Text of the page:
Consumer Group Speaks Out Against Proposed Hydraulic Fracturing Ban

Chicago, IL
– In case you missed it, more environmentalists are gunning to ban hydraulic fracturing.  The Michigan State Board of Canvassers recently approved a six-month period of signature gathering for a petition by a radical environmental group that wants to ban all hydraulic fracturing (HF) in Michigan.

“With Michigan’s unemployment exceeding the national average over the past 10 years, the state cannot afford to eliminate potential economic development and job creation opportunities that increased energy production would create,” said Consumer Energy Alliance Midwest Executive Director Ryan Scott.

“Development of natural resources is creating thousands of jobs, tax revenue and economic growth in other states across the country, and it will likely continue. A ban on hydraulic fracturing in Michigan would result in an export of more jobs to other states and eliminate any hope of turning around the state’s economy,” said Scott.

Environmental groups in Michigan who failed to gather enough petition signatures to place a ban on hydraulic fracturing on the 2012 ballot have a clear objective: stop the development of all fossil fuels, no matter the cost and no matter the facts. Their main argument is that hydraulic fracturing threatens drinking water.

However, they would rather that the public did not know that the U.S. Environmental Protection Agency (EPA) conducted a study assessing the potential for contamination of Underground Sources of Drinking Water (USDW) due to the injection of hydraulic fracturing fluids. The study concluded that hydraulic fracturing posed little or no threat to drinking water. Former EPA Administrator Lisa Jackson has said her agency has found no confirmed cases or evidence of contaminated drinking water linked to fracturing fluids.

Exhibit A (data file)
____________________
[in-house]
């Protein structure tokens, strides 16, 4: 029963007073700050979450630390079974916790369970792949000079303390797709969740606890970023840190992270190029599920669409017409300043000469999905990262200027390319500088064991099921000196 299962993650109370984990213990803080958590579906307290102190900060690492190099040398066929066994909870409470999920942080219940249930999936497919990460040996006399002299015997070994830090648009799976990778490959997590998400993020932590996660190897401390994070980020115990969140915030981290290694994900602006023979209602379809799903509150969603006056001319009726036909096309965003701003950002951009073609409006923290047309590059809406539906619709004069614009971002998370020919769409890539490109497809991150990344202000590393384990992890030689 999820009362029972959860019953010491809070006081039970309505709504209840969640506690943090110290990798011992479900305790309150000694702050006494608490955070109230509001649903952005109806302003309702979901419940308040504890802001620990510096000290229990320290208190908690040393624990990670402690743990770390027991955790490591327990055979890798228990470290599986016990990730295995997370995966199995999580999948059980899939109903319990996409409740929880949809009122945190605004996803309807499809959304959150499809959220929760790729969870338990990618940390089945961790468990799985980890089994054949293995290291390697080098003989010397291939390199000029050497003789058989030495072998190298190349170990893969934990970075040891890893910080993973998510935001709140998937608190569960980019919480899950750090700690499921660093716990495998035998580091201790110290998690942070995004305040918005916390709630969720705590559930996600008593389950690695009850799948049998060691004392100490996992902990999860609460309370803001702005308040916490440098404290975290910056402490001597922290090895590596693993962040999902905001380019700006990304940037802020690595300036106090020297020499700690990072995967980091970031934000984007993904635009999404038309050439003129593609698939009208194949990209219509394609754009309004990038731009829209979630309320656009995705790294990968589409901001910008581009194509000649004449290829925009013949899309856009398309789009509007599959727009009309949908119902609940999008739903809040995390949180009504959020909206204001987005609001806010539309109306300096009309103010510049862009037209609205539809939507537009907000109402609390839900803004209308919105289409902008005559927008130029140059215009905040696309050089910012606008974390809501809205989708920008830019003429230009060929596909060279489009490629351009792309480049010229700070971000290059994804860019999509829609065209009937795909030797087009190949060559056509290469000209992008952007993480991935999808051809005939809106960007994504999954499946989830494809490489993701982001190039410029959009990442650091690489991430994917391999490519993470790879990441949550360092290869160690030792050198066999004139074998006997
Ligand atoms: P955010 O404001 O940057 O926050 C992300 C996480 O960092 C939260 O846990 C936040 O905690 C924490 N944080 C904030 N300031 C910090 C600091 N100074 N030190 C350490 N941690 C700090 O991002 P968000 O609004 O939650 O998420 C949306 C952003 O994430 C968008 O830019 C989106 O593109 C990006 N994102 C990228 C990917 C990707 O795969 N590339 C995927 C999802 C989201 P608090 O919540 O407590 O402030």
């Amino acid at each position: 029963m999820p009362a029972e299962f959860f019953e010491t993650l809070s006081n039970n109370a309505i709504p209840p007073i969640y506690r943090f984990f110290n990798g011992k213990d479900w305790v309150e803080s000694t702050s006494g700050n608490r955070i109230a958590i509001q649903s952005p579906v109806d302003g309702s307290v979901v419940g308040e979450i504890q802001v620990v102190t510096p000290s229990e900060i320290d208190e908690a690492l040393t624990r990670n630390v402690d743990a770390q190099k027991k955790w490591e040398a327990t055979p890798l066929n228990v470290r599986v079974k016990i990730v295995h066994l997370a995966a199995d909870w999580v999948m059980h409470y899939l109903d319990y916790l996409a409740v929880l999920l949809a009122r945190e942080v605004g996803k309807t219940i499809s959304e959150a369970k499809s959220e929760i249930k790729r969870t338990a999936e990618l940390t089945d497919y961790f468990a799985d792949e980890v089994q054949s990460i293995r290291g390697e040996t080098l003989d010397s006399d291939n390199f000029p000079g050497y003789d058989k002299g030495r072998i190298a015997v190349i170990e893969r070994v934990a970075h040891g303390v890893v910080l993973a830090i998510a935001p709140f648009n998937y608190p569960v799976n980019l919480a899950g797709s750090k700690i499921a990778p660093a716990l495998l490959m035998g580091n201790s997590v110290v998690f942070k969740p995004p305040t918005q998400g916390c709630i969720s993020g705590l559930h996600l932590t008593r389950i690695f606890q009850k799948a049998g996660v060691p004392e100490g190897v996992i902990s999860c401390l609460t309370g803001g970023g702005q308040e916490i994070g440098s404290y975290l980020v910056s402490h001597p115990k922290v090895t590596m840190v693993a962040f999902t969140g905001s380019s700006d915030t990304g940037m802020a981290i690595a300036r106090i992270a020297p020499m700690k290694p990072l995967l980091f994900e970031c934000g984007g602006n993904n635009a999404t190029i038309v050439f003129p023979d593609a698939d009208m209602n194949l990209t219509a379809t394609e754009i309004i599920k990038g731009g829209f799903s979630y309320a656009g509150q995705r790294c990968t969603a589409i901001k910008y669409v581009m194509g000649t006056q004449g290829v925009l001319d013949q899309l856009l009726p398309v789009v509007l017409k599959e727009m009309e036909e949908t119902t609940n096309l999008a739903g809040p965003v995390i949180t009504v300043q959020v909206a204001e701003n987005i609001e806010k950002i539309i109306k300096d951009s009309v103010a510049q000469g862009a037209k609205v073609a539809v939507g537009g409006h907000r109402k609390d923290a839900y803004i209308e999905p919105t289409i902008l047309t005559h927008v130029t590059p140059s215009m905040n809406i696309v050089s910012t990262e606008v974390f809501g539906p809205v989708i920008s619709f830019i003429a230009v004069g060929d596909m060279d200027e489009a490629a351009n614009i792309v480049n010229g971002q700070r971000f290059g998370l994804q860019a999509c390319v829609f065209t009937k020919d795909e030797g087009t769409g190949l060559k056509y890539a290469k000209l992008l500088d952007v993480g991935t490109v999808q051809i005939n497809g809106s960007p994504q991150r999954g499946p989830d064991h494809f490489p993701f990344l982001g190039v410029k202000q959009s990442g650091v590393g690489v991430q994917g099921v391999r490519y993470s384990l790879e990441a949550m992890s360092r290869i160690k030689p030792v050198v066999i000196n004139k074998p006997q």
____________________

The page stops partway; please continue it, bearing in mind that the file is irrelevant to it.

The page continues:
Moreover, fracking has been conducted safely in Michigan on over 12,000 wells over the past 60 years. More recently the practice resulted in mineral lease sales of more than $178 million at the state mineral lease auction in May, 2010, the most lucrative mineral sale in Michigan history. As fracking in Michigan and around the country is on the rise, do the anti-development groups really think that after a 60 year track record, we need to ban the practice now?

Public opinion in other states where HF is booming is solidly in favor of the industry. A recent study by the University of Pittsburgh Center for Social and Urban Research asked residents of Washington County, Penn., an area 25 miles south of Pittsburgh where there are about 600 gas wells in operation developing the Marcellus Shale, about their perceptions of HF drilling. Of those surveyed, only 10 percent were strongly opposed to drilling, more than 76 percent said drilling offered significant or moderate economic opportunities, and nearly 32 percent had a family member who had signed a lease with a gas drilling company.

With those facts as a foundation, CEA believes Michigan has the opportunity to further develop the Antrim and Collingwood Shale. As in other states this kind of development can help the state diversify its economy and create much needed jobs for Michigan citizens who have experienced the worst of the national economic slowdown.

The development of natural gas resources will also spur additional economic growth, particularly in the manufacturing sector which accounts for 21% of Michigan’s GDP and creates nearly half a million jobs. By providing less expensive sources of energy shale development can greatly improve the Michigan economy. For the state that brought the country the assembly line, Michigan has an opportunity to increase its competitiveness by embracing a new, safely developed source of energy to run manufacturing plants and power the economy.